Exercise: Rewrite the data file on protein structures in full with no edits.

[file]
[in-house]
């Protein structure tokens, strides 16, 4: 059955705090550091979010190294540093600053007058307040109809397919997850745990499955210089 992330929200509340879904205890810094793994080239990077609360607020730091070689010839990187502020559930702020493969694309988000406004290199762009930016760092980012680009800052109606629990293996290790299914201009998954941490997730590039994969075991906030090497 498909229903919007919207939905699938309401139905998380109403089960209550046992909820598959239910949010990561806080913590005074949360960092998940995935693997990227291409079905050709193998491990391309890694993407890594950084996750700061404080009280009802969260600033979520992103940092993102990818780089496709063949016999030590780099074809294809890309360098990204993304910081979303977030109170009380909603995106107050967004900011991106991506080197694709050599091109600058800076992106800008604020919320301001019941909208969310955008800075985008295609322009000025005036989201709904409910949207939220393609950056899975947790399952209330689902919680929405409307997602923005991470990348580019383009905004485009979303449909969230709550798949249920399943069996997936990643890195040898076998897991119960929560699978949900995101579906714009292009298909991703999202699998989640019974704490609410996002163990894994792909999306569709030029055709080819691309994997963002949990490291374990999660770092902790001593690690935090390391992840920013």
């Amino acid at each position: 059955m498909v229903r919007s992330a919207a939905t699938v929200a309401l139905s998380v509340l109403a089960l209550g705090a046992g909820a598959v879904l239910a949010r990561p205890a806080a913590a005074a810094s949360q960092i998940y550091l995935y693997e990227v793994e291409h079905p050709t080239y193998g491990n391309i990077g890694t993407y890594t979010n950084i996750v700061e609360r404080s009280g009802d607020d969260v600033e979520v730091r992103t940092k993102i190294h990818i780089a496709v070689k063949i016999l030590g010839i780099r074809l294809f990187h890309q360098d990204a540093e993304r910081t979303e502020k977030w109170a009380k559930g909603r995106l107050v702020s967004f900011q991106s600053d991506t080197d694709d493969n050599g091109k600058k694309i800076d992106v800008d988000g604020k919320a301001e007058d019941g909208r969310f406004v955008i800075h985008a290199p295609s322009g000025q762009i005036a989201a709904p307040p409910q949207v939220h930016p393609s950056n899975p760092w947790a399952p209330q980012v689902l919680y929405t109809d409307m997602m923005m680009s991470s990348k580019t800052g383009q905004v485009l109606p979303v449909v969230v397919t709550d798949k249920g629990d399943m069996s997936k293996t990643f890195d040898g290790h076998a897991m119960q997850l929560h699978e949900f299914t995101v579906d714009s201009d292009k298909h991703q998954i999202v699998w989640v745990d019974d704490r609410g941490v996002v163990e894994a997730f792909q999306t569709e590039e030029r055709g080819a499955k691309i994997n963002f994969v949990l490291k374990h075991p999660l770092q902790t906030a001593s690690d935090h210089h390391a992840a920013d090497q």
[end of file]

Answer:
[in-house]
């Protein structure tokens, strides 16, 4: 059955705090550091979010190294540093600053007058307040109809397919997850745990499955210089 992330929200509340879904205890810094793994080239990077609360607020730091070689010839990187502020559930702020493969694309988000406004290199762009930016760092980012680009800052109606629990293996290790299914201009998954941490997730590039994969075991906030090497 498909229903919007919207939905699938309401139905998380109403089960209550046992909820598959239910949010990561806080913590005074949360960092998940995935693997990227291409079905050709193998491990391309890694993407890594950084996750700061404080009280009802969260600033979520992103940092993102990818780089496709063949016999030590780099074809294809890309360098990204993304910081979303977030109170009380909603995106107050967004900011991106991506080197694709050599091109600058800076992106800008604020919320301001019941909208969310955008800075985008295609322009000025005036989201709904409910949207939220393609950056899975947790399952209330689902919680929405409307997602923005991470990348580019383009905004485009979303449909969230709550798949249920399943069996997936990643890195040898076998897991119960929560699978949900995101579906714009292009298909991703999202699998989640019974704490609410996002163990894994792909999306569709030029055709080819691309994997963002949990490291374990999660770092902790001593690690935090390391992840920013």
């Amino acid at each position: 059955m498909v229903r919007s992330a919207a939905t699938v929200a309401l139905s998380v509340l109403a089960l209550g705090a046992g909820a598959v879904l239910a949010r990561p205890a806080a913590a005074a810094s949360q960092i998940y550091l995935y693997e990227v793994e291409h079905p050709t080239y193998g491990n391309i990077g890694t993407y890594t979010n950084i996750v700061e609360r404080s009280g009802d607020d969260v600033e979520v730091r992103t940092k993102i190294h990818i780089a496709v070689k063949i016999l030590g010839i780099r074809l294809f990187h890309q360098d990204a540093e993304r910081t979303e502020k977030w109170a009380k559930g909603r995106l107050v702020s967004f900011q991106s600053d991506t080197d694709d493969n050599g091109k600058k694309i800076d992106v800008d988000g604020k919320a301001e007058d019941g909208r969310f406004v955008i800075h985008a290199p295609s322009g000025q762009i005036a989201a709904p307040p409910q949207v939220h930016p393609s950056n899975p760092w947790a399952p209330q980012v689902l919680y929405t109809d409307m997602m923005m680009s991470s990348k580019t800052g383009q905004v485009l109606p979303v449909v969230v397919t709550d798949k249920g629990d399943m069996s997936k293996t990643f890195d040898g290790h076998a897991m119960q997850l929560h699978e949900f299914t995101v579906d714009s201009d292009k298909h991703q998954i999202v699998w989640v745990d019974d704490r609410g941490v996002v163990e894994a997730f792909q999306t569709e590039e030029r055709g080819a499955k691309i994997n963002f994969v949990l490291k374990h075991p999660l770092q902790t906030a001593s690690d935090h210089h390391a992840a920013d090497q």